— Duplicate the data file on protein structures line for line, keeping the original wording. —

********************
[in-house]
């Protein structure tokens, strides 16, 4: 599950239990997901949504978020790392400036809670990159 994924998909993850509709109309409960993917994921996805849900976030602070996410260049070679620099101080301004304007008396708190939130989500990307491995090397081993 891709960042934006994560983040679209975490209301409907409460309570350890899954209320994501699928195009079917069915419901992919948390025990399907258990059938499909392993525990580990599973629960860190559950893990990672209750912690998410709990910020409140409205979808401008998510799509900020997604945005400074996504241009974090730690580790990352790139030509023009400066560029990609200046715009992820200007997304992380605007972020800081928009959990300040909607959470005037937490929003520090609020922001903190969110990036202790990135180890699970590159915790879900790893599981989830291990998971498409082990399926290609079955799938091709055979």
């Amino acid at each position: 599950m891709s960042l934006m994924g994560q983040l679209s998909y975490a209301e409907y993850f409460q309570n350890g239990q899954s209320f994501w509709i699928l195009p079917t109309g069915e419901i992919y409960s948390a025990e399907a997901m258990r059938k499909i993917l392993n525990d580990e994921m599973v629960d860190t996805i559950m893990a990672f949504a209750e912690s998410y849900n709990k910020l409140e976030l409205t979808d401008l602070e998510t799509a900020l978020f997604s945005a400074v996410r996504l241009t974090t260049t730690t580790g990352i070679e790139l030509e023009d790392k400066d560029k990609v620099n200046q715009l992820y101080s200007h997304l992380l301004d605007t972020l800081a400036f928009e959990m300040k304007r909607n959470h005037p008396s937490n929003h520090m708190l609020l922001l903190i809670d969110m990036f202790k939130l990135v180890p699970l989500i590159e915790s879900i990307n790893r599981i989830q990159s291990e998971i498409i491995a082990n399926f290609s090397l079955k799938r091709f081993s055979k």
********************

[in-house]
């Protein structure tokens, strides 16, 4: 599950239990997901949504978020790392400036809670990159 994924998909993850509709109309409960993917994921996805849900976030602070996410260049070679620099101080301004304007008396708190939130989500990307491995090397081993 891709960042934006994560983040679209975490209301409907409460309570350890899954209320994501699928195009079917069915419901992919948390025990399907258990059938499909392993525990580990599973629960860190559950893990990672209750912690998410709990910020409140409205979808401008998510799509900020997604945005400074996504241009974090730690580790990352790139030509023009400066560029990609200046715009992820200007997304992380605007972020800081928009959990300040909607959470005037937490929003520090609020922001903190969110990036202790990135180890699970590159915790879900790893599981989830291990998971498409082990399926290609079955799938091709055979």
């Amino acid at each position: 599950m891709s960042l934006m994924g994560q983040l679209s998909y975490a209301e409907y993850f409460q309570n350890g239990q899954s209320f994501w509709i699928l195009p079917t109309g069915e419901i992919y409960s948390a025990e399907a997901m258990r059938k499909i993917l392993n525990d580990e994921m599973v629960d860190t996805i559950m893990a990672f949504a209750e912690s998410y849900n709990k910020l409140e976030l409205t979808d401008l602070e998510t799509a900020l978020f997604s945005a400074v996410r996504l241009t974090t260049t730690t580790g990352i070679e790139l030509e023009d790392k400066d560029k990609v620099n200046q715009l992820y101080s200007h997304l992380l301004d605007t972020l800081a400036f928009e959990m300040k304007r909607n959470h005037p008396s937490n929003h520090m708190l609020l922001l903190i809670d969110m990036f202790k939130l990135v180890p699970l989500i590159e915790s879900i990307n790893r599981i989830q990159s291990e998971i498409i491995a082990n399926f290609s090397l079955k799938r091709f081993s055979k």